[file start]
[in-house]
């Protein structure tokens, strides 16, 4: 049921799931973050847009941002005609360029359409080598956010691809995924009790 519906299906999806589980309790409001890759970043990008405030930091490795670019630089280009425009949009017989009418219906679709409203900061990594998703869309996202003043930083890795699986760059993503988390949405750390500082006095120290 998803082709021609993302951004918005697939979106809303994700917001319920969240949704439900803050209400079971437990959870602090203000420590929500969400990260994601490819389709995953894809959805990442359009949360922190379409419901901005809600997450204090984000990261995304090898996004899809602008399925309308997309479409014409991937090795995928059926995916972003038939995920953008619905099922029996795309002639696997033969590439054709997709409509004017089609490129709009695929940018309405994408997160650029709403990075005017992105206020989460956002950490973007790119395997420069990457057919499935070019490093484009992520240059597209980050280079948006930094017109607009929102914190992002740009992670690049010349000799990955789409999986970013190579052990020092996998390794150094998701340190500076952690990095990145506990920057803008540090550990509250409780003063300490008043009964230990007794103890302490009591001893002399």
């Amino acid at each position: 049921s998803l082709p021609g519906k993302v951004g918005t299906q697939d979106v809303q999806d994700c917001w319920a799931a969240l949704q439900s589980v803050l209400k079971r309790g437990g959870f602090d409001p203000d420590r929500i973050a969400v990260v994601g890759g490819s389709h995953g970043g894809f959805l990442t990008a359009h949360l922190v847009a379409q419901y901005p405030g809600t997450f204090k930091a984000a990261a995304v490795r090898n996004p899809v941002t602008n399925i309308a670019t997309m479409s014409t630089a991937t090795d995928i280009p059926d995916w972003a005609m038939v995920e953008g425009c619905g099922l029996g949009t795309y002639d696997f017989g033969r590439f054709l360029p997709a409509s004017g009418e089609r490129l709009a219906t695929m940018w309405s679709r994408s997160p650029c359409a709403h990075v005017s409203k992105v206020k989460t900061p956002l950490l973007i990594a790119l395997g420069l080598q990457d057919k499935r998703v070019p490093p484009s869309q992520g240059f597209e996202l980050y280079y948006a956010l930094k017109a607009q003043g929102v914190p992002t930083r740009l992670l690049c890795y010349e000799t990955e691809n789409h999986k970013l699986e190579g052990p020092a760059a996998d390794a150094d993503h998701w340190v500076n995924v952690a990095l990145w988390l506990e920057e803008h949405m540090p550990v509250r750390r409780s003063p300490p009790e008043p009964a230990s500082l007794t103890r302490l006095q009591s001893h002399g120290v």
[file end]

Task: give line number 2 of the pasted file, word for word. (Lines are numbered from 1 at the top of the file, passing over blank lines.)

């Protein structure tokens, strides 16, 4: 049921799931973050847009941002005609360029359409080598956010691809995924009790 519906299906999806589980309790409001890759970043990008405030930091490795670019630089280009425009949009017989009418219906679709409203900061990594998703869309996202003043930083890795699986760059993503988390949405750390500082006095120290 998803082709021609993302951004918005697939979106809303994700917001319920969240949704439900803050209400079971437990959870602090203000420590929500969400990260994601490819389709995953894809959805990442359009949360922190379409419901901005809600997450204090984000990261995304090898996004899809602008399925309308997309479409014409991937090795995928059926995916972003038939995920953008619905099922029996795309002639696997033969590439054709997709409509004017089609490129709009695929940018309405994408997160650029709403990075005017992105206020989460956002950490973007790119395997420069990457057919499935070019490093484009992520240059597209980050280079948006930094017109607009929102914190992002740009992670690049010349000799990955789409999986970013190579052990020092996998390794150094998701340190500076952690990095990145506990920057803008540090550990509250409780003063300490008043009964230990007794103890302490009591001893002399």